Film Review | Enter the Anime: No use walking through this door

It may present itself as an eye-opening glimpse into Japanese animation, but Enter the Anime ends up being little more than a hastily put-together advertorial for Netflix’s anime backlog

It should come as no surprise that streaming giant Netflix, now available to a global audience, would want to build up a hefty back catalogue of documentaries, and neither is it surprising that a sizeable percentage of these documentaries derive from evergreen sub-genres within that umbrella, such as true crime, with its Making a Murderer becoming a widespread sensation whose implications even bled into the real-world legalities of the contested sexual assault case being placed under the microscope during that docudrama mini-series.

But documentaries do come in all shapes and sizes. In part, this is because they are a story-telling genre like any other, though the fact that they tend to be a lot cheaper to make by proxy when compared to their fictional feature film or series counterparts but also be a draw for the famously content-hungry, quantity-over-quality entertainment provider.

And when a documentary can serve as an extended promotional piece for your own back catalogue, that’s a win-win, right? Well yes, for Netflix, but not necessarily for the audience. Sadly, this is precisely what’s happened with Enter the Anime, the freshly-landed one-hour foray into Japanese animation.

Directed and presented by self-confessed anime newbie Alex Burunova, the documentary finds our bewildered guide starting out with a key question: how does a nation so seemingly ‘prim and proper’ produce such a vibrant, energetic but also multi-faceted and often ultra-violent style of animation and unleash it on the unsuspecting world? It’s a question whose loaded – not to mention cringingly broad-brush – implications are entirely too ambitious for a one-hour documentary, much less one that appears to have zero concern for proper historical context, a basic narrative thrust and a series of underlying motifs that aren’t re-heated national stereotypes.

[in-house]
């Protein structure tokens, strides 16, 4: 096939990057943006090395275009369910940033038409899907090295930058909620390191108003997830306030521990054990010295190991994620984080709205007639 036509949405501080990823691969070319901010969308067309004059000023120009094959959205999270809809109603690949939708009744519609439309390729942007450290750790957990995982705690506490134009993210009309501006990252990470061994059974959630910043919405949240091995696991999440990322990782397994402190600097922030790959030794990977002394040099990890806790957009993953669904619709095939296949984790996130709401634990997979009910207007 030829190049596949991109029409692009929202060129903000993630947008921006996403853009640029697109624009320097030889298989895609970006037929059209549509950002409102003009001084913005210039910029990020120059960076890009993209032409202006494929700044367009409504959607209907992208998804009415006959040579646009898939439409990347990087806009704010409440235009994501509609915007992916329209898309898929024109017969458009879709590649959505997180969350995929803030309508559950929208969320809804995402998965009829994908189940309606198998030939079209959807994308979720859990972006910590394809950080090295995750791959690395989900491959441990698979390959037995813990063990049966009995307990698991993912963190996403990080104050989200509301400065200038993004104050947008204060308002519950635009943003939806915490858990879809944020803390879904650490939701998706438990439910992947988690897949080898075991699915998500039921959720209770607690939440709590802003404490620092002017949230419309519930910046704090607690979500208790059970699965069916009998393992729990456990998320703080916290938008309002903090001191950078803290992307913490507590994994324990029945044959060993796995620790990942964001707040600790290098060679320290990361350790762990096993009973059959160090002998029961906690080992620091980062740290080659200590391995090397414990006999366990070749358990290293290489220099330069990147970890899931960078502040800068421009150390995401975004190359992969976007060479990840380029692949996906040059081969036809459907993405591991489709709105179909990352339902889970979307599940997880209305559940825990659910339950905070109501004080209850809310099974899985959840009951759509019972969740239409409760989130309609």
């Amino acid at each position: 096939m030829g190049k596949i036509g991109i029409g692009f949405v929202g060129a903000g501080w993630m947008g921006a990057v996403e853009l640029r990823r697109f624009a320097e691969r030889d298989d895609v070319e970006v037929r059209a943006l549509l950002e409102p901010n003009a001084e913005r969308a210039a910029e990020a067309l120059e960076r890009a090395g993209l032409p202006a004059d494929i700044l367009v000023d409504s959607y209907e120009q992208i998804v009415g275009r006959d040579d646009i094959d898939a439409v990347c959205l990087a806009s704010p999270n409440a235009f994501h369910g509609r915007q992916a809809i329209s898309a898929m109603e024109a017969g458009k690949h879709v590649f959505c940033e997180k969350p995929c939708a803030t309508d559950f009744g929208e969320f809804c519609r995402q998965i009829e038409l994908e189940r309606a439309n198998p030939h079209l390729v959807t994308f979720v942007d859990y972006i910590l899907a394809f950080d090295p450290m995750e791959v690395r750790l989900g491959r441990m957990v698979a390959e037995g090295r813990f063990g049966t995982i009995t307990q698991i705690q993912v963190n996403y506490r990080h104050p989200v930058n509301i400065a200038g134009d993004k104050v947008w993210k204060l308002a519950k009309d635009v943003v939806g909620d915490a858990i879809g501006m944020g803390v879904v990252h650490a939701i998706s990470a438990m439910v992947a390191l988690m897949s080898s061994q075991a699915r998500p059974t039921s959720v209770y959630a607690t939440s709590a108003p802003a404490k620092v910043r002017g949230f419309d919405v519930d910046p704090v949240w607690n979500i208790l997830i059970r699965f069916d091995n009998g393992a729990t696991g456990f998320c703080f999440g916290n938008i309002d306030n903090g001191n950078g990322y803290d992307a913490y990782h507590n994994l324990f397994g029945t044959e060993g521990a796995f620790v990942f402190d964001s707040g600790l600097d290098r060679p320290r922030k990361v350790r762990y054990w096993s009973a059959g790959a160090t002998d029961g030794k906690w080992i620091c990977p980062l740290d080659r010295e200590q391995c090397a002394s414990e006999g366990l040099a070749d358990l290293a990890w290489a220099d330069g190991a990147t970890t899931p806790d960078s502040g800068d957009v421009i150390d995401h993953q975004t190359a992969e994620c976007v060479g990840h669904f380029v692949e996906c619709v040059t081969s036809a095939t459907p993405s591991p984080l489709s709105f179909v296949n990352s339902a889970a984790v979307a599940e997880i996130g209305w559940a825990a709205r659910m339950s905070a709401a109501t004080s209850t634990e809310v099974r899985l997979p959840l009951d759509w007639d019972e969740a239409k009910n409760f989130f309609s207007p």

To be entirely fair to the endeavour, Burunova and her collaborators appear to want to make a virtue out of the confusion and ambiguity that they’re faced with as they set out to explore anime. Each section is punctuated by Burunova resignedly announcing that she is ‘even more confused now than when she started’, and that ‘instead of answers, all [she] got were more questions’... and other cliche phrases to that effect.

It may have helped if she’d delved into the genre by plunging straight into its native country of Japan, instead of wasting precious time interviewing Adi Shankar, the clownish producer of Netflix’s admittedly brilliant video game adaptation anime, Castelvania. Shankar clearly fancies himself as something of an eccentric geek guru, and his arch proclamations are shot entirely earnest when a better film-maker would have juiced them for unintentional comedy gold. Instead, aided along by rapid-fire stylised cutting redolent of ‘MTV editing’, it makes him out to be a live-action cartoon: just the kind of anime hero that the documentary thinks it needs to walk us into this fascinating, not-so-new world.

This tells you all you need to know about just how shallow and glitz-obsessed the whole thing is, even when Burunova’s supposedly probing gaze finally does turn towards Japan. But once there, we are also regaled with gut-punchingly awful over-simplifications of Japanese culture, so bare-faced in their stereotypical observations to be downright offensive. Now, it does all serve a purpose: more often than not, for Burunova to fall into a swoon over the contradictory nature of a ‘quaint’ and ‘polite’ nation that ends up producing the madcap romps that characterise the plots, characters and feel of anime.

While the bulk of creators being interviewed here do manage to offer a worthwhile perspective on their projects and what they contribute to the contemporary anime landscape, their insights are not given their due since they just end up lumped into a formless soup, whose purpose is simply to allow for Netflix-featured anime to bob onto the surface at key intervals.

That it is all rendered in the cheap, fast-cutting method doesn’t help matters along at all. There is one key exception; Burunova’s interview with Naoko Ogigami and Masahito Kobayashi, the creators of the adorable stop-motion series Rilakkuma and Kaoru, in which an oversized teddy bear companion helps provides necessary emotional support to a young woman dealing with the hectic day-to-day necessities of life. Far from using cuteness – or to use the apposite nomenclature, ‘kawaii’ – as a cynical ploy to attract younger viewers ala Hello Kitty, the quaintly constructed world of Rilakkuma and Kaoru comes from a deeper place. “I think it’s important to take it easy,” Ogigami explains, “because if you are too busy, you might end up forgetting to be nice to others”.

Surely, a one-hour exploration of how such a project exists to contrast – for one thing – Japan’s overcharged office culture would make for a more worthwhile and enriching experience than the overstretched advert we got instead.

The verdict

Little more than a one-hour glossy advertorial for Netflix’s current anime back catalogue – with a couple of forthcoming attractions thrown in for good measure – Enter the Anime is a thin, poorly executed and hastily edited attempt at getting at the root of this enduring pop culture phenomenon, while also managing to smear offensive orientalist stereotypes about Japanese culture all the while.

More in Film